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BARNACLE GOOSE RANGE MAP  (Cartographic credit: Wikipedia Commons)

In my sporadic wanderings, during years past, specifically on July 7th of AD2006 – I saw several Barnacle Geese (Branta leucopsis) strolling about in Kaivopuisto Park, by the Helsinki Harbor, in Finland.

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BARNACLE GOOSE pair, in Kaivopuisto Park, Helsinki, Finland  (photo credit: Juha Matti / Picssr)

This migratory goose, which during the summer is common in (and near) Helsinki’s Kaivopuisto Park (where I saw some loitering and lounging on the park grass), has been described as follows:

An immaculate, sociable little goose, only slightly larger than a Mallard. Tiny bill and a white face peering out of black ‘balaclava’ diagnostic.  Unlike the much larger Canada Goose, black extends over [its] breast and body is grey (not brown). All [seasonal] plumages similar, but juvenile duller with plain, unbarred flanks. Feral or escaped [e.g., from British zoos] birds are also frequent at inland sites in England [e.g., Leeds Castle, in Kent, where I visited in AD2003], often [mixed] with Canadas [i.e., with Canada Geese].

[Quoting Chris Knightley, Steve Madge, & Dave Nurney, POCKET GUIDE TO THE BIRDS OF BRITAIN AND NORTH-WEST EUROPE (London & New Haven, Yale Univ. Press, 1998), page 31.]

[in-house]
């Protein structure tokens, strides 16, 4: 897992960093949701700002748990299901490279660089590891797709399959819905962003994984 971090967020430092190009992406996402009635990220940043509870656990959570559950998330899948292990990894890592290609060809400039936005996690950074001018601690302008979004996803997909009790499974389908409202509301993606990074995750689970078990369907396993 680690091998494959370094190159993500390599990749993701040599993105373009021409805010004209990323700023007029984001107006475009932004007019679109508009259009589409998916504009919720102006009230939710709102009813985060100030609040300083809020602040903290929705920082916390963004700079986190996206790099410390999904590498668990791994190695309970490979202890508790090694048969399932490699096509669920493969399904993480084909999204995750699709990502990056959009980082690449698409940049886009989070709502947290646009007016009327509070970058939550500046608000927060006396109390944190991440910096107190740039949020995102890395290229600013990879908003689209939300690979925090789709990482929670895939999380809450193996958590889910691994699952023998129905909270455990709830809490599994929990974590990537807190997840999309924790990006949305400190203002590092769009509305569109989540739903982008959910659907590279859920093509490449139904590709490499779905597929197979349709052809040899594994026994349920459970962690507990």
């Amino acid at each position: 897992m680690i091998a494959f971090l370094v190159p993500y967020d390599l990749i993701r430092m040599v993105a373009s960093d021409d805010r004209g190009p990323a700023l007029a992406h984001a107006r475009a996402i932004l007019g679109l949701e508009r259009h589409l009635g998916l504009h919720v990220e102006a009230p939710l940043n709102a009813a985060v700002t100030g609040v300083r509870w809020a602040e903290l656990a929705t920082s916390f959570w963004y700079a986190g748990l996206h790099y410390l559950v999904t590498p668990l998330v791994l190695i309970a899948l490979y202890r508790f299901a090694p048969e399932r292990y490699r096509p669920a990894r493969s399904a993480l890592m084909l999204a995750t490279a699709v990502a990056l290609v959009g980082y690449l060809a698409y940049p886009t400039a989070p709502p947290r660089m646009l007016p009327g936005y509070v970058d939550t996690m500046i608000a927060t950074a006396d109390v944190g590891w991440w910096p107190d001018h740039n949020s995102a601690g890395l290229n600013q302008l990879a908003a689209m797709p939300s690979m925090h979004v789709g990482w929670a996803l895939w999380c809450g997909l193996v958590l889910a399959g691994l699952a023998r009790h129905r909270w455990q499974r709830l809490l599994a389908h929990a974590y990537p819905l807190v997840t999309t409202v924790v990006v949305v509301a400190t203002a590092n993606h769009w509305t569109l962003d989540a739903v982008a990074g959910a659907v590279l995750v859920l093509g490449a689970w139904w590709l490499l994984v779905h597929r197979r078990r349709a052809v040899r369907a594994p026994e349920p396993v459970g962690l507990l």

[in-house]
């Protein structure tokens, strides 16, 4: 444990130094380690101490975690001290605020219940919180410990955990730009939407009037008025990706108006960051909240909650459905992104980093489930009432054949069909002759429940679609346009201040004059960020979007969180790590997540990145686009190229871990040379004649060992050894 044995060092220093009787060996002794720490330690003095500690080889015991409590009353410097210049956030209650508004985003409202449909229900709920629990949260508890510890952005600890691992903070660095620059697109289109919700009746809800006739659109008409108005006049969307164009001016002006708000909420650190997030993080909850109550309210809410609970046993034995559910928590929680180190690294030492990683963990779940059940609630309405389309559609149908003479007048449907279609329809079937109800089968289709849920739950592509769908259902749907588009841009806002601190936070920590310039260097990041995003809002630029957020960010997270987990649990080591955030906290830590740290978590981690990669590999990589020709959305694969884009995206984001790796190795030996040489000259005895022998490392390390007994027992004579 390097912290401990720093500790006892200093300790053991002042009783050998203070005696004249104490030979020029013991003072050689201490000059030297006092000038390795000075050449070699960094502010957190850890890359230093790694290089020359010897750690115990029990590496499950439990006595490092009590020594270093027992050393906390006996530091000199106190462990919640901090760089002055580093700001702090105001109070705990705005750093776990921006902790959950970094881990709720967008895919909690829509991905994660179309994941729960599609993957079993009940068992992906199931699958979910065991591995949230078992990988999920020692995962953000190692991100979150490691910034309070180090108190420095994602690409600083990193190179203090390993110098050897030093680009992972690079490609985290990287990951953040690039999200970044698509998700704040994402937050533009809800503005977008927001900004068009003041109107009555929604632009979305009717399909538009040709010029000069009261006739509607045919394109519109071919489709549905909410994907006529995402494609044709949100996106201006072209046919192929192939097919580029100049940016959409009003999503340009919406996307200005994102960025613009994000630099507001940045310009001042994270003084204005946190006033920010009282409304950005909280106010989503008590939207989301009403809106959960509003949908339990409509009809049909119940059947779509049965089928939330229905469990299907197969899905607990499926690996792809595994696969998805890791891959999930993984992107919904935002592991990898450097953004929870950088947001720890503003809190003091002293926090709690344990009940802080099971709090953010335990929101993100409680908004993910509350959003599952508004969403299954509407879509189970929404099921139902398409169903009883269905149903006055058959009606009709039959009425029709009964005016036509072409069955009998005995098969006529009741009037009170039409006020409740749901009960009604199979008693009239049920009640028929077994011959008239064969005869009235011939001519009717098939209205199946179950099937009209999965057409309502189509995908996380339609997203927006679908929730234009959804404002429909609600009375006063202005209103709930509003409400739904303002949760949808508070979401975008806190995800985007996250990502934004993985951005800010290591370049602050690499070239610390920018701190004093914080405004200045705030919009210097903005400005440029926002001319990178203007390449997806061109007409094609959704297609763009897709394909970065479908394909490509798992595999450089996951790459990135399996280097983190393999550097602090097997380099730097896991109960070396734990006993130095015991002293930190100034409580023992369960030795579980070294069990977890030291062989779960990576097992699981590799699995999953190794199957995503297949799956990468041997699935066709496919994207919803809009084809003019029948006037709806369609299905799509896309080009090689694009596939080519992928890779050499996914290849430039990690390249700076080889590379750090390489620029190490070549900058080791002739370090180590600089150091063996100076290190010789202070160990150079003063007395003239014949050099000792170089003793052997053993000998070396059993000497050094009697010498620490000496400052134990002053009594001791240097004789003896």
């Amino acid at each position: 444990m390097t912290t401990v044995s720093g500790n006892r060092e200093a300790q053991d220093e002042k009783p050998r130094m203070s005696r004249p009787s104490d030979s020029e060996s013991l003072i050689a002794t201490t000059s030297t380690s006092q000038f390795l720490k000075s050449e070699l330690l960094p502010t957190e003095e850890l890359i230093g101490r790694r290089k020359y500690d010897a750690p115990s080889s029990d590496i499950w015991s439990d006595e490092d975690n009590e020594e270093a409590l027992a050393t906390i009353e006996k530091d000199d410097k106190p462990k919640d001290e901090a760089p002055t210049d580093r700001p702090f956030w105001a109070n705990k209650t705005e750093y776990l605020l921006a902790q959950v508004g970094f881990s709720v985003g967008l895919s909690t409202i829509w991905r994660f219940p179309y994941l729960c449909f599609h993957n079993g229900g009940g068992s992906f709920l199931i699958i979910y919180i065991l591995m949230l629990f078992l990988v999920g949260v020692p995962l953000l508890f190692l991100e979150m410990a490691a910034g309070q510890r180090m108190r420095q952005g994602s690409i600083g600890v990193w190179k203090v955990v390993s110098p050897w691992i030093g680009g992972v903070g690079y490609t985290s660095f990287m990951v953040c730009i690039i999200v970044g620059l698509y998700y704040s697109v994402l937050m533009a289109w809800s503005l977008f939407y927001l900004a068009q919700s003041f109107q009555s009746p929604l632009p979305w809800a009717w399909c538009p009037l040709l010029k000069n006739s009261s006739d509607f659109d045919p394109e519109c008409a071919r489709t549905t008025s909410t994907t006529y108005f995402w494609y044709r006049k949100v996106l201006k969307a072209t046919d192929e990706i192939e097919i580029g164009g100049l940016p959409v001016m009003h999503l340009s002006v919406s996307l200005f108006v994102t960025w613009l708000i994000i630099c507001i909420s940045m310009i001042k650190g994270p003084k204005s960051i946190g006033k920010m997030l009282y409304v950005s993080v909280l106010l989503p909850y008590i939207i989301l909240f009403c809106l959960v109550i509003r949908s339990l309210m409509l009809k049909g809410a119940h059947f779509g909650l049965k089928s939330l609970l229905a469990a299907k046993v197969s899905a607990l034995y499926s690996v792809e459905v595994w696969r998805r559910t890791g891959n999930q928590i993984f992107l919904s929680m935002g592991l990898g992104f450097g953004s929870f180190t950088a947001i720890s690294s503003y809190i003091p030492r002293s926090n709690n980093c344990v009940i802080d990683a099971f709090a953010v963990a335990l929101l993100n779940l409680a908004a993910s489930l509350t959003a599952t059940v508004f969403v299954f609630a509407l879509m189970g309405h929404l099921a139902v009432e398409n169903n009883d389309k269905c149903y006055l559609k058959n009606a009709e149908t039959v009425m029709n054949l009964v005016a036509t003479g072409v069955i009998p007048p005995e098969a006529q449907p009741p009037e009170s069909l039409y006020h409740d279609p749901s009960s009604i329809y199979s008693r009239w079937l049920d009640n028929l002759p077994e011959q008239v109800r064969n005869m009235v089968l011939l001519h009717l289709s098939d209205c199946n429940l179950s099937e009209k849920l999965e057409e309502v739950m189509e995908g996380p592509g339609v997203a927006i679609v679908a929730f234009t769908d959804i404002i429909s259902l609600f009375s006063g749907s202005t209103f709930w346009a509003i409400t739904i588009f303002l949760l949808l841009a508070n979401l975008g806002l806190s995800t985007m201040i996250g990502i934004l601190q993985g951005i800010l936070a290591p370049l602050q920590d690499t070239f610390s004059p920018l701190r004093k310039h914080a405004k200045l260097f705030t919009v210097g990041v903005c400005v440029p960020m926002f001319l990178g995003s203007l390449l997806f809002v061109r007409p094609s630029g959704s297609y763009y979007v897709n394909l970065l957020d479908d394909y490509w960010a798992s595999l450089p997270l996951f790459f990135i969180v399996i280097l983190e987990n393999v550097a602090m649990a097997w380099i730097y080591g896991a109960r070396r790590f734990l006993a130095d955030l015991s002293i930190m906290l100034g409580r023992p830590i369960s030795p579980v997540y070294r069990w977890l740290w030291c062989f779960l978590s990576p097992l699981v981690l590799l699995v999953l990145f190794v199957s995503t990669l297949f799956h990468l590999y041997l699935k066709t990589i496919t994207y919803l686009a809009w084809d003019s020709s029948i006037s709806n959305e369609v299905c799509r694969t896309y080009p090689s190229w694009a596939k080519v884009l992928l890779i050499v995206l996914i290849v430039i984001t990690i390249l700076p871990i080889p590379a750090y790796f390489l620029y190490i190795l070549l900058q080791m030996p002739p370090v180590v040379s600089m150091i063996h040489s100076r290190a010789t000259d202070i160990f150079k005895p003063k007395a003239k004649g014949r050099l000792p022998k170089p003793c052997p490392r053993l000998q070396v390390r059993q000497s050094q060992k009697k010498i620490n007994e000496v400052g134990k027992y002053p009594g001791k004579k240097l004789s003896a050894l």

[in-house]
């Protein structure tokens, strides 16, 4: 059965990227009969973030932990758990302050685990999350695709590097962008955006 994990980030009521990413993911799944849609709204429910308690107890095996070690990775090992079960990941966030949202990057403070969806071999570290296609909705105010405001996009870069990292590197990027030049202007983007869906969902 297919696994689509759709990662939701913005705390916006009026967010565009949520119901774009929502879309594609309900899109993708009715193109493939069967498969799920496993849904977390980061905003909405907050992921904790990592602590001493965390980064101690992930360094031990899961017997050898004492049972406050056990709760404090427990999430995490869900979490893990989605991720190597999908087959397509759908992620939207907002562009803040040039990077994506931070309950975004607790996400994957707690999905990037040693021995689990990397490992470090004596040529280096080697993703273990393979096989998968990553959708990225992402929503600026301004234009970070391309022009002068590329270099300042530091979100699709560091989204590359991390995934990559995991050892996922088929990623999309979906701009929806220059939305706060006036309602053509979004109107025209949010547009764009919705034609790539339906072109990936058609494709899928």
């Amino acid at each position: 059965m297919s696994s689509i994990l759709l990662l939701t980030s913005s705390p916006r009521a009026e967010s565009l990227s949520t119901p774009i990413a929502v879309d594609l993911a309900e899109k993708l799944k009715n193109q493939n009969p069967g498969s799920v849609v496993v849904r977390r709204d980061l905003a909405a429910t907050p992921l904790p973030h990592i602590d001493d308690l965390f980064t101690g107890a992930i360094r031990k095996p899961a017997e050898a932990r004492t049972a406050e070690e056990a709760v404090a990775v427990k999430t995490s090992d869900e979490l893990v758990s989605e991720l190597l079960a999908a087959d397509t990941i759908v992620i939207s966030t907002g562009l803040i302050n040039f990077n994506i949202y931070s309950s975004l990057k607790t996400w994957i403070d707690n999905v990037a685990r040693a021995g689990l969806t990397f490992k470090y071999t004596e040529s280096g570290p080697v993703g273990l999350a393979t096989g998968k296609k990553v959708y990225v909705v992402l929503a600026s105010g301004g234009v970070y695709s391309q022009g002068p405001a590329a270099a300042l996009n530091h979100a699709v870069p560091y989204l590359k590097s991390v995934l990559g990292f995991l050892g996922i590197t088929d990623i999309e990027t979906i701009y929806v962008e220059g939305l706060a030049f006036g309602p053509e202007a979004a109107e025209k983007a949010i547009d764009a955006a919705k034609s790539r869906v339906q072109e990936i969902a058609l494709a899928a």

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BARNACLE GOOSE at Leeds Castle, Kent, England  (photo credit: Thomas Cogley)

Like other geese, these birds know how to use their voices:

Noisy, even when feeding, their high-pitched, yelping barks [!] reaching a crescendo as the shimmering flock rises – sounds not unlike a pack of chasing hounds.

[Quoting Knightley, Madge, & Nurney, POCKET GUIDE TO THE BIRDS OF BRITAIN AND NORTH-WEST EUROPE, page 31.]   These geese are herbivores  —  feeding mostly on grasses, leaves, roots, tubers, aquatic plants, and/or agricultural crops (such as grains grown in northern Europe’s farmlands), and their digestive processes adi  in seed dispersals.  Predators of Barnacle Geese – especially during the breeding season  —  include Peregrine Falcons, Arctic Foxes, and Polar Bears.